Producers: James V. Bulian, Miles Doleac, Lindsay Anne Williams and Wesley O’Mary  Director: Miles Doleac   Screenplay: Michael Donovan Horn and Miles Doleac   Cast: Bill Sage, Miles Doleac, Alli Hart, Lindsay Anne Williams, Sawandi Wilson, Mike Mayhall, Kamille McCuin, Sherri Eakin, Rachel Ryals, Jeremy London, Ritchie Montgomery, Joseph VanZandt and Judyth Daley   Distributor: Uncork’d Entertainment

Grade: D

Unsuspecting jerks are lured to a final, fatal meal in Miles Doleac’s dreary hodgepodge of horror-movie clichés, played at a ponderous pace that accentuates the overripe dialogue and ludicrously theatrical performances.  “The Dinner Party” is both unpalatable and indigestible.

As the picture opens, Jeff and Haley (Mike Mayhall and Alli Hart) arrive at a mansion, wine I n hand, for the titular bash.  He’s a playwright who hopes to get funding for his work from the wealthy hosts.

They’re met at the door by Sebastian (Sawandi Wilson), a menacingly mincing type who invites them in only after a scare that he insists was a joke.  Then he deposits them alone in a room; only later will they meet their host Carmine (Bill Sage), a doctor who specializes in preparing exotic dishes for the menu.

Among the other guests for the affair are Vincent (Doleac), a snobbish type with a snooty accent; Agatha (Kamille McCuin), a sultry writer; and Sadie (Lindsay Anne Williams), who has a yen for the supernatural and will do a Tarot card reading for the group. 

The evening degenerates as quickly as the movie itself.  There’s lots of stilted, showy, pseudo-sophisticated dialogue, much of it about opera (a long disquisition on the plot of “Tosca,” for example), and a heart-on-sleeve revelation by Haley about her childhood (unhappy, of course, as we see in some gauzily artsy flashbacks in which Jeremy London—barely glimpsed, the actor will be happy to know—plays her stepfather), which embarrasses Jeff to no end.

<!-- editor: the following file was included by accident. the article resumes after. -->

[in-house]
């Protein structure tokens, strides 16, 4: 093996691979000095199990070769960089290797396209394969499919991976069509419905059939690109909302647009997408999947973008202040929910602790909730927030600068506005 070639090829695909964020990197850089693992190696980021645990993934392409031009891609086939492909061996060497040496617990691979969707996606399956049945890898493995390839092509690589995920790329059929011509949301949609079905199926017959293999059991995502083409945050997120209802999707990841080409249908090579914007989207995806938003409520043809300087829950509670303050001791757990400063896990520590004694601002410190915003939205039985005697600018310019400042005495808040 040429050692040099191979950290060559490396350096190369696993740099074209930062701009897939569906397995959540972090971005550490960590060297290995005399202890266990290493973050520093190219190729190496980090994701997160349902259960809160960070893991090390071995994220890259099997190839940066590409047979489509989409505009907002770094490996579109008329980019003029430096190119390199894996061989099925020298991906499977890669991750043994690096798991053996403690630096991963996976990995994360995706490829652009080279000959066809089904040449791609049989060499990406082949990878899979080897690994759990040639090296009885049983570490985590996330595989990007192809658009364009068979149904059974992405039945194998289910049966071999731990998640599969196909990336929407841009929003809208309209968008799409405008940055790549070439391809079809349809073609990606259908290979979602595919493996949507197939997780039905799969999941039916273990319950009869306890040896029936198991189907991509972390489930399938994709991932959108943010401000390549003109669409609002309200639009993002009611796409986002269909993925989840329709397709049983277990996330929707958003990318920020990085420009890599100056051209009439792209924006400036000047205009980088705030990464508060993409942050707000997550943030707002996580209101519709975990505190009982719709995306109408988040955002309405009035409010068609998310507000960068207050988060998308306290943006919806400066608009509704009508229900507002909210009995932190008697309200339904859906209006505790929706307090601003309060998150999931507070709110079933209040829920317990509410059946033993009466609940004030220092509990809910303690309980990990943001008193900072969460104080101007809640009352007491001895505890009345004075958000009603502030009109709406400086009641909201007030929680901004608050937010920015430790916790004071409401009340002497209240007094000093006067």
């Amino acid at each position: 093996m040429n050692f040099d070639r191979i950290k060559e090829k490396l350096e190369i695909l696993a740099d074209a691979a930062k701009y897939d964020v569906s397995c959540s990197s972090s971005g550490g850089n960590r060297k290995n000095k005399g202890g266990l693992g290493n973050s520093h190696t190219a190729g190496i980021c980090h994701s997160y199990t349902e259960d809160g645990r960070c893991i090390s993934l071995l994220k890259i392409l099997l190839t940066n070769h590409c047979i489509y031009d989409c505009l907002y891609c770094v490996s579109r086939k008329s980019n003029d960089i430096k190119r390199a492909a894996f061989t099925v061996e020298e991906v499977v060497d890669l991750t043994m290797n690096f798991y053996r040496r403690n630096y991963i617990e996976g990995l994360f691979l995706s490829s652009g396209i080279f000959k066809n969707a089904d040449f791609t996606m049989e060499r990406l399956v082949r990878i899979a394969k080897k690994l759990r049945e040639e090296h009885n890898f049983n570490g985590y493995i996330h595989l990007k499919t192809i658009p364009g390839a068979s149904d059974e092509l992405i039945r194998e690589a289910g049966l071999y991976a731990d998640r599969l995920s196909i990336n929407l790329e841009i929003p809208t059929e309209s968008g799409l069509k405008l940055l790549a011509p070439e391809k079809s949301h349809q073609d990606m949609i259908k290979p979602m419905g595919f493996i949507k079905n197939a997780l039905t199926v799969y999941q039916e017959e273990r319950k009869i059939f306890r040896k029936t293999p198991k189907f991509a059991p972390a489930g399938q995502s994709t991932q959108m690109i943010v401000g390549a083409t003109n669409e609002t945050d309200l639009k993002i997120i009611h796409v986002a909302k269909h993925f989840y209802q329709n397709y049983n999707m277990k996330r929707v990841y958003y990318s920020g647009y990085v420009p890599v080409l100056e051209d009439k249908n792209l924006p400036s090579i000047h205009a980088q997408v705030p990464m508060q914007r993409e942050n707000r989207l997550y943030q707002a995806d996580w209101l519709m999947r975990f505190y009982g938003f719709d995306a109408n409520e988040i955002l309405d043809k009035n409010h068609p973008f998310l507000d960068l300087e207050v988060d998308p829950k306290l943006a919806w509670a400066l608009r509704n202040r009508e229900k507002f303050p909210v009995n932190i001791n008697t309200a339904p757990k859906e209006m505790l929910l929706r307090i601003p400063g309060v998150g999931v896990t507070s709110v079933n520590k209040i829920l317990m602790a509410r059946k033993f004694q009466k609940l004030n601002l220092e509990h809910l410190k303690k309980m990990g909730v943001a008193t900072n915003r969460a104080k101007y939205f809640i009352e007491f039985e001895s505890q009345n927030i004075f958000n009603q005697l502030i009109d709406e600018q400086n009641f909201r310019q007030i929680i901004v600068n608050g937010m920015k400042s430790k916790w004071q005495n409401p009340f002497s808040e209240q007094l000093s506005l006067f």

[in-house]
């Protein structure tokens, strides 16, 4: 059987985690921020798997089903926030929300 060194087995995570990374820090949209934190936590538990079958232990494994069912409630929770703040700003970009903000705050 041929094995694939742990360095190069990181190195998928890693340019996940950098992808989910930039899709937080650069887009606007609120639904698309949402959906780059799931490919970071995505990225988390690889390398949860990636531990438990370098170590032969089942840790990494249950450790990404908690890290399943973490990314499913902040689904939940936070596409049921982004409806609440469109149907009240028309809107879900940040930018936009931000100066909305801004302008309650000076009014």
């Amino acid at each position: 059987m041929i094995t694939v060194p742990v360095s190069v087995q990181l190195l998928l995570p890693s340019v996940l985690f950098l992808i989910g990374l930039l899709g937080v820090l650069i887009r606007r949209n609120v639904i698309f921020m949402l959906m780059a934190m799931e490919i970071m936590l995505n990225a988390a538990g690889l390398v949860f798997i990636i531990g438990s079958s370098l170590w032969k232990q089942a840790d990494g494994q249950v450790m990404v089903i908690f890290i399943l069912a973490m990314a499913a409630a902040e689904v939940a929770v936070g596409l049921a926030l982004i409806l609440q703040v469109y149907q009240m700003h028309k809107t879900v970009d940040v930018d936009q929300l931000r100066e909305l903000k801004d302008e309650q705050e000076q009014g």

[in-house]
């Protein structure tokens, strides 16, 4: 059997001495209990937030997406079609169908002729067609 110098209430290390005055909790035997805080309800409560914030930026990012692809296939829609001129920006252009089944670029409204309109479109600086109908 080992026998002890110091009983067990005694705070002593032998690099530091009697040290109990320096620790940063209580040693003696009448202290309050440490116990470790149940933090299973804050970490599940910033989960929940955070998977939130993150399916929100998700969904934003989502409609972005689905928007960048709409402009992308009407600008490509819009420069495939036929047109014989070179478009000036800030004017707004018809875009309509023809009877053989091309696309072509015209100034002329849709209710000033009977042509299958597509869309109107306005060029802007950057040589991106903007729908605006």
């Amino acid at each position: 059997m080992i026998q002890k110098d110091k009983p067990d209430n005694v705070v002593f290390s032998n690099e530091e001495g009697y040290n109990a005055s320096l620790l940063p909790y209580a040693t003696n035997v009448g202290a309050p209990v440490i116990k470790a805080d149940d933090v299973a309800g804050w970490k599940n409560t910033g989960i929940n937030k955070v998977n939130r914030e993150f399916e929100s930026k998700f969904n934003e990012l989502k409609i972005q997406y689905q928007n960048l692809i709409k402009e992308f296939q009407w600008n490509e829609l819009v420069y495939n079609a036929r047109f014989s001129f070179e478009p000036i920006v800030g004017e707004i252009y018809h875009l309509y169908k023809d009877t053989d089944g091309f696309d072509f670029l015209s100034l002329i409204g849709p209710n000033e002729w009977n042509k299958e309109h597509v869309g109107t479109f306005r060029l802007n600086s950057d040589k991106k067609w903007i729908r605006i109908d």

But all the falderal is just tiresome prologue to the meat of this “Dinner,” which involves such ingredients as Satanic rituals, human sacrifice and cannibalism.  You might remember that one of the games in “Who’s Afraid of Virginia Woolf” was “Get the Guests.”  That’s being played here, too, but a bit more literally.  And drenched over the whole thing is the sauce of class conflict, as the affluent conspire to use those less well-off to their own advantage—a theme that often appears in horror flicks, from Brian Yuzna’s “Society” to such recent entries as “The Purge” and “The Hunt.”

Not to worry, however, there is an obligatory last girl standing, though to remain upright she will have to slice and dice her way through most of the party-givers.  There are a couple of twists toward the close—one involving an outsider and another one of the party guests who is not quite what she seems—but even the sequences of mayhem and slaughter have a tepid feel to them. 

Under Doleac’s ponderous direction—the leaden pacing probably dictated by his love of the overripe dialogue he’s written—the cast overdoes things mercilessly; no need to single any one of them out for special opprobrium, though Doleac would be wise to avoid being in his own films in the future.  The technical credits in the Mississippi-shot picture are okay: cinematographer Michael Williams captures every garish detail of Julie Toche’s production design and Lindsay Anne Williams’ costumes.  One wishes, though, that editor Keith J. Hollingsworth had been more active with the scissors, though Doleac bears most of the blame for the turgid pacing.

Cross “The Dinner Party” off your menu.